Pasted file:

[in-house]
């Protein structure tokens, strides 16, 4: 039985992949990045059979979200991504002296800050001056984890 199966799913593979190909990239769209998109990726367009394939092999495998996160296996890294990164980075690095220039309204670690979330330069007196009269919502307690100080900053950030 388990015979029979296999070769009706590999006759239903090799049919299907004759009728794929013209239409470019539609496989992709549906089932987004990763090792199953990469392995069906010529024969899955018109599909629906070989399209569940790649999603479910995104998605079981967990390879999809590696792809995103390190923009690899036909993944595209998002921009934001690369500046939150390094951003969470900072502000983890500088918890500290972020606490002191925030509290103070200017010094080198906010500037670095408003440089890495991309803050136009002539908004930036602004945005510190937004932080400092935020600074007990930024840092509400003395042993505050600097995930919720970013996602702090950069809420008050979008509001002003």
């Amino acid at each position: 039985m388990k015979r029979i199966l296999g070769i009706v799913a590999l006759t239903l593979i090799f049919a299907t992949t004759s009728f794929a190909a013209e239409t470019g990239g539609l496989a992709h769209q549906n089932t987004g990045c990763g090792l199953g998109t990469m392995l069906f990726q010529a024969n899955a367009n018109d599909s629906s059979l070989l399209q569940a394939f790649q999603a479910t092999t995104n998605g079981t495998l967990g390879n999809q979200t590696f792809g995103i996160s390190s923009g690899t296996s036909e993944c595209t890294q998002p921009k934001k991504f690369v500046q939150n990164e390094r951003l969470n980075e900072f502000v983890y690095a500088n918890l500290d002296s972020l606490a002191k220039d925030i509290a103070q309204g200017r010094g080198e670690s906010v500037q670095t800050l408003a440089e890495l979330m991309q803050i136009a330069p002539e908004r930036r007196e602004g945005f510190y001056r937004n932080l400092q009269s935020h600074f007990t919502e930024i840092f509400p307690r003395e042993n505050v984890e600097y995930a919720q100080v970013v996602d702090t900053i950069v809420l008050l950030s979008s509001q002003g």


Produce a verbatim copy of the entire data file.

[in-house]
């Protein structure tokens, strides 16, 4: 039985992949990045059979979200991504002296800050001056984890 199966799913593979190909990239769209998109990726367009394939092999495998996160296996890294990164980075690095220039309204670690979330330069007196009269919502307690100080900053950030 388990015979029979296999070769009706590999006759239903090799049919299907004759009728794929013209239409470019539609496989992709549906089932987004990763090792199953990469392995069906010529024969899955018109599909629906070989399209569940790649999603479910995104998605079981967990390879999809590696792809995103390190923009690899036909993944595209998002921009934001690369500046939150390094951003969470900072502000983890500088918890500290972020606490002191925030509290103070200017010094080198906010500037670095408003440089890495991309803050136009002539908004930036602004945005510190937004932080400092935020600074007990930024840092509400003395042993505050600097995930919720970013996602702090950069809420008050979008509001002003």
């Amino acid at each position: 039985m388990k015979r029979i199966l296999g070769i009706v799913a590999l006759t239903l593979i090799f049919a299907t992949t004759s009728f794929a190909a013209e239409t470019g990239g539609l496989a992709h769209q549906n089932t987004g990045c990763g090792l199953g998109t990469m392995l069906f990726q010529a024969n899955a367009n018109d599909s629906s059979l070989l399209q569940a394939f790649q999603a479910t092999t995104n998605g079981t495998l967990g390879n999809q979200t590696f792809g995103i996160s390190s923009g690899t296996s036909e993944c595209t890294q998002p921009k934001k991504f690369v500046q939150n990164e390094r951003l969470n980075e900072f502000v983890y690095a500088n918890l500290d002296s972020l606490a002191k220039d925030i509290a103070q309204g200017r010094g080198e670690s906010v500037q670095t800050l408003a440089e890495l979330m991309q803050i136009a330069p002539e908004r930036r007196e602004g945005f510190y001056r937004n932080l400092q009269s935020h600074f007990t919502e930024i840092f509400p307690r003395e042993n505050v984890e600097y995930a919720q100080v970013v996602d702090t900053i950069v809420l008050l950030s979008s509001q002003g």